Our family was accustomed to renting a big house right on Kure’s beachfront until Hurricane Hazel destroyed it in 1951. Starting the next year, we had to rent three different houses from a Mrs. Fletcher. But before we could move in for the week, all of us — except our grandparents who would join us later — had to cram into one house for the night. We had stopped at the A&P to stock up on groceries and arrived at the house after dark. It had been closed up and had a musty odor. The men went around opening the windows to air the house out. We left the groceries on the kitchen counters to be taken to the other houses on Saturday. Blankets, quilts and pillows were laid out on the living room floor for us kids. The adults were in the bedrooms. Just when everyone had gotten quiet came the crying and swatting of mosquitos. The place was full of the biting flying terrors. The lights came on and the bug spray came out. Someone in the group realized the windows did not have screens. We finally got all the windows closed and the vicious bugs killed so everyone went back to sleep. It had been a long day, what with packing and driving after a day’s work, and once again we settled back down to sleep.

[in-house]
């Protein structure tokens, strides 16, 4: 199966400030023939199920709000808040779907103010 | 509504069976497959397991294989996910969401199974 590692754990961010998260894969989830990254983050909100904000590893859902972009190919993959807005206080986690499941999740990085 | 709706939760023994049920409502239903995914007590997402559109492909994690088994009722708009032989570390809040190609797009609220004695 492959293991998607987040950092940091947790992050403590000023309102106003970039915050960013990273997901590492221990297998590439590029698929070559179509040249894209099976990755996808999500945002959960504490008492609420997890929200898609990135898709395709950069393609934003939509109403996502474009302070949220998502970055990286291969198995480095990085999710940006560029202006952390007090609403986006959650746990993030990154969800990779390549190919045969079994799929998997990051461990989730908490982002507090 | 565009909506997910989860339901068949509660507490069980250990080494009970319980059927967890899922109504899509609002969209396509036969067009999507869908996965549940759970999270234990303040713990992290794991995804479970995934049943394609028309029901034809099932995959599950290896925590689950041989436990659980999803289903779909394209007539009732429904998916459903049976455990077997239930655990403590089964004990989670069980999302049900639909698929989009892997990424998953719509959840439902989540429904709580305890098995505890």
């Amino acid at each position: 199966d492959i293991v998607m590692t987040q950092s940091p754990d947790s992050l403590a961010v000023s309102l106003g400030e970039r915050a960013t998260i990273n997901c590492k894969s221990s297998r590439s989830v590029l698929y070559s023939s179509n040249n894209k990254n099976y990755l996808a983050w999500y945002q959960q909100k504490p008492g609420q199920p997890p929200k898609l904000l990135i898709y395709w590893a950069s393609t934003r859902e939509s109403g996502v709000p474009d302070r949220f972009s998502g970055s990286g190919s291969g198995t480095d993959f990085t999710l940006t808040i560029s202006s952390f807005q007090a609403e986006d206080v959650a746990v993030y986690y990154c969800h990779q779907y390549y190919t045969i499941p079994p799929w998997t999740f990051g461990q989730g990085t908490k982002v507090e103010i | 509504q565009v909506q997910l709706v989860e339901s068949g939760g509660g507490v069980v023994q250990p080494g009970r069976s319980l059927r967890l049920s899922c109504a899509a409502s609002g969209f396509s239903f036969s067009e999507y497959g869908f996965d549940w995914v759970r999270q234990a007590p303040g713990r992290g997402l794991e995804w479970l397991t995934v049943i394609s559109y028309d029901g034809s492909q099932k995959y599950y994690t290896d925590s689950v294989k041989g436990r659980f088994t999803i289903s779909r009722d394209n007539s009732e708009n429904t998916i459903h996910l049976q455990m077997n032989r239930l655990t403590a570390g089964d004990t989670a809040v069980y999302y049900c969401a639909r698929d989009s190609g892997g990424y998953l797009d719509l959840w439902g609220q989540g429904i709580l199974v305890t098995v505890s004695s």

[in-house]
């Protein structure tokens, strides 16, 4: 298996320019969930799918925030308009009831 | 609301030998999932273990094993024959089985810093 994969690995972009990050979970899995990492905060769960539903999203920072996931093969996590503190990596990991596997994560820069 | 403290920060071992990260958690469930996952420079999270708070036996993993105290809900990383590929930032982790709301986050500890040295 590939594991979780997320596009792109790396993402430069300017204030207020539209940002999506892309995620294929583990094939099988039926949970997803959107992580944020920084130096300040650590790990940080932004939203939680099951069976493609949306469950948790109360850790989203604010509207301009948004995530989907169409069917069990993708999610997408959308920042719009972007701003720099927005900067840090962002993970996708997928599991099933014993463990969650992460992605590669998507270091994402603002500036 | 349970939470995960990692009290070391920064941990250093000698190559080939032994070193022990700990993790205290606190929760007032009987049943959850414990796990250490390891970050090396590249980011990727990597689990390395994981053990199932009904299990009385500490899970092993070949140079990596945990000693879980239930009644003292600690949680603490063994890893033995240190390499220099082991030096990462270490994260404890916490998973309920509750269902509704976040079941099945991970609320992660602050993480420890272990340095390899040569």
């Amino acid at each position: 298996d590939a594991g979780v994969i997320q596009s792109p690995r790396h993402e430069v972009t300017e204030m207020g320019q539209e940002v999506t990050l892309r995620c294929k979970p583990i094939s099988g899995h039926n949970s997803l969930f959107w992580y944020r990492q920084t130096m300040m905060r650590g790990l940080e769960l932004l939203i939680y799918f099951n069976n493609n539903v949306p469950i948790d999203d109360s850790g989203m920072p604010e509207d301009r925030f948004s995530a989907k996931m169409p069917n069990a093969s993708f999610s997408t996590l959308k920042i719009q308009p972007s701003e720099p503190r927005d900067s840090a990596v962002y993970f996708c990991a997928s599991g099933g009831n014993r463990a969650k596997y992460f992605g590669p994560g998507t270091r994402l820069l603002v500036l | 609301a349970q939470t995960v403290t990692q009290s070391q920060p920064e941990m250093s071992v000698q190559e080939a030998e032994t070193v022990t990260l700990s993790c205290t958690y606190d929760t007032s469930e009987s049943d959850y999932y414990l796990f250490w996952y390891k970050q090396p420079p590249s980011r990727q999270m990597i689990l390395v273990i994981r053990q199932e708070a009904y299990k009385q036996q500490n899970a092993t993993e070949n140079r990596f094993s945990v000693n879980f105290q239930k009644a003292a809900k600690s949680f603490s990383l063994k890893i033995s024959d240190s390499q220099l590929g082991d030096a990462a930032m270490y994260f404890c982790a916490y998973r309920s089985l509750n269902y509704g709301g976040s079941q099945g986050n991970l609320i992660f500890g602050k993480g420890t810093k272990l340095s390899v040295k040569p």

Until we heard the sound of gunshots.

All the men came running out of the bedrooms into the living room, my uncle hollering, “Everyone keep down and don’t turn on the lights! They are shooting through the house!”

The only thing we heard among the gunshots were the moans and groans from the men, as they bumped their knees and toes on the furniture. Finally the shots stopped and someone thought it was safe enough to turn the lights on. All the adults began to look around. The counter and floor were full of biscuits. The “gunshots” were the canned biscuits exploding. No one had thought to put them in the refrigerator, so they got hot and blew up. We all had a good laugh and agreed not to tell the grandparents.

The next day we checked into Mrs. Fletcher’s three houses and finally got started on a full week of fun at the beach. We have continued the family tradition at Kure Beach ever since. My two girls have grown up going there along with their two girls. I still go each year with my two sisters and any of the family who can join us. Mrs. Fletcher’s three houses are long gone, but we’ve discovered a beautiful rental house on the beach with five bedrooms, five bathrooms, and an elevator because the house has three floors and some of us don’t like going up and down the stairs. We talk about the good old days and make new days full of laughter, food, relaxing, surf fishing and just enjoying being together as a family.

And we always remember to put the canned biscuits in the refrigerator. OH

Since she left Revolution mill village, Pamelia Barham has traveled far and wide, but always enjoys returning to the Greensboro area. She currently lives on a farm in Summerfield.